Transition Challenges and Hypothalamic Hamartomas (HH)


For many young adults with HH, the transition from school to work or higher education can be complicated by epilepsy. Even for those who are seizure-free, there may still be memory challenges, anxiety issues, attention and focus limitations, as well as a lack of processing speed and awareness of social cues.

One of the most important skills any individual can master is the ability to advocate for themselves in a variety of situations. Many individuals with HH have experienced an environment, at one time or other, where others have spoken for them or they have struggled with making themselves heard due to poor cognitive or communication skills.

Many young adults with disabilities under the age of 20 are not developmentally ready to think very far into the future. Some will become stressed, angry, or withdrawn if pushed too directly or too early to think about choices outside of their experience. Yet research shows that if they can see their dreams as possible paths toward employment, they are more likely to reach their career goals. Early, ongoing career exploration can help you raise the topic at times when a young adult is most receptive.

Consider these Career Exploration Ideas

Young adults may want to consider participating in formal programs like:

  • apprenticeships
  • job shadowing
  • community- or faith-based service projects
  • programs open to high school students at a community college, university, or technical school
  • specialized summer camps

Career exploration also can include informal experiences like:

  • visiting technical schools
  • starting a lawn care, dog-walking, or other business
  • touring a manufacturing company
  • volunteering

There are many stories of young adults with HH that have been successful in making the transition from their dreams to employment a reality.  We thought we would share a couple of those stories with you!


David Corr – Musician

What is your current job?

I am just qualified as a professional classical musician. I have a contract as a paid cantor in a church. This is part time work and my first real paid job. I also have freelance work with 2 opera companies and I sing as a paid singer with an orchestra. I am also continuing with my studies also so I can apply for bigger parts and go Abroad. As a musician, you are mostly self-employed but I am lucky to have an annual contract too. 



How did you go about applying for the job?

I sent my CV to opera companies and I get freelance work.  The university I attend sent out an email on behalf of the Church advertising for a professional singer. I auditioned along with several others and was lucky to get the position.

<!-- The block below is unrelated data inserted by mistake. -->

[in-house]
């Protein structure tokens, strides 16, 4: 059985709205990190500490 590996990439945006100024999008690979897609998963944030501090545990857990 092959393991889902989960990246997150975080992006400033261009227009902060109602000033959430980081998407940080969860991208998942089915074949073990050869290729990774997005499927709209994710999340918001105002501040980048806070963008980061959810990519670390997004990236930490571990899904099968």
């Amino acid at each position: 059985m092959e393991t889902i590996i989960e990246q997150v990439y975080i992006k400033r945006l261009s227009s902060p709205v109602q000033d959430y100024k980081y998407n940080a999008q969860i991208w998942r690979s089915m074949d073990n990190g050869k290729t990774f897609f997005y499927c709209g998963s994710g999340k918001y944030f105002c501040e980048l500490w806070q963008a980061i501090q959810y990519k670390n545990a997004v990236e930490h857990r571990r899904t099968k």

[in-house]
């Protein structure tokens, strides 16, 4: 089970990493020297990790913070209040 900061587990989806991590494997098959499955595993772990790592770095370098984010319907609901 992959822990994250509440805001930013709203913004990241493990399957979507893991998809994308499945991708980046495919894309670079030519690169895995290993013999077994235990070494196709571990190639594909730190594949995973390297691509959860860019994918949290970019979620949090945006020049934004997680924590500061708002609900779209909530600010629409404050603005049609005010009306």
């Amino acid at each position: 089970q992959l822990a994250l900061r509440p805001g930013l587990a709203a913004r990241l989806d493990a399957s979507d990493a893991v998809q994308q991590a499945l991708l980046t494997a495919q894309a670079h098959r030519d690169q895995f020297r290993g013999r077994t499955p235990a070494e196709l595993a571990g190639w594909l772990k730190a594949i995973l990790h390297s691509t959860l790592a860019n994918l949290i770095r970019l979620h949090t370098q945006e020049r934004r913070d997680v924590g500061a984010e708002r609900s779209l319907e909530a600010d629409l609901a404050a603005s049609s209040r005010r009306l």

Did you have to do an interview and if so, was that a challenge for you?

Yes, I had to do an interview and audition. I never had jobs in shops etc, like other students while I was studying as I felt I didn't have the skills and ability to be organised enough and didn't have the confidence. All my work is related to music. I am confident when being interviewed about this. 

What do you like best about your current job?

I love my job because I am doing something I really enjoy and is based on 4 years of studying an honours degree. 

What are your biggest challenges and how do you compensate for those challenges?

My biggest challenge is managing my timetable as it is not regular hours or tasks and this has always been a challenge. I find it difficult when I have a lot on and sometimes mix up dates but I have got much better at this now. I use my phone for everything like managing my diary. I also always share this with my parents as a backup! I take each day as it comes and make 'to do' lists. A typical week for me is my regular weekend work as a cantor and then at short notice I have to sing at funerals which only gives me a day to prepare the repertoire. Families often have special requests for music which is very last minute and I am pressured to prepare and perform professionally. I have to link in with the family and organist. On top of this I have 2-3 rehearsals per week for opera or concerts etc. This on top of continuing to study is very challenging but I have learned to cope and manage myself. I literally work each day as it comes, otherwise it would be overwhelming to me.

Do you drive or use other means of transportation to get to and from work?

No. I use public transport. 

In general, what are your greatest challenges when it comes to keeping a job?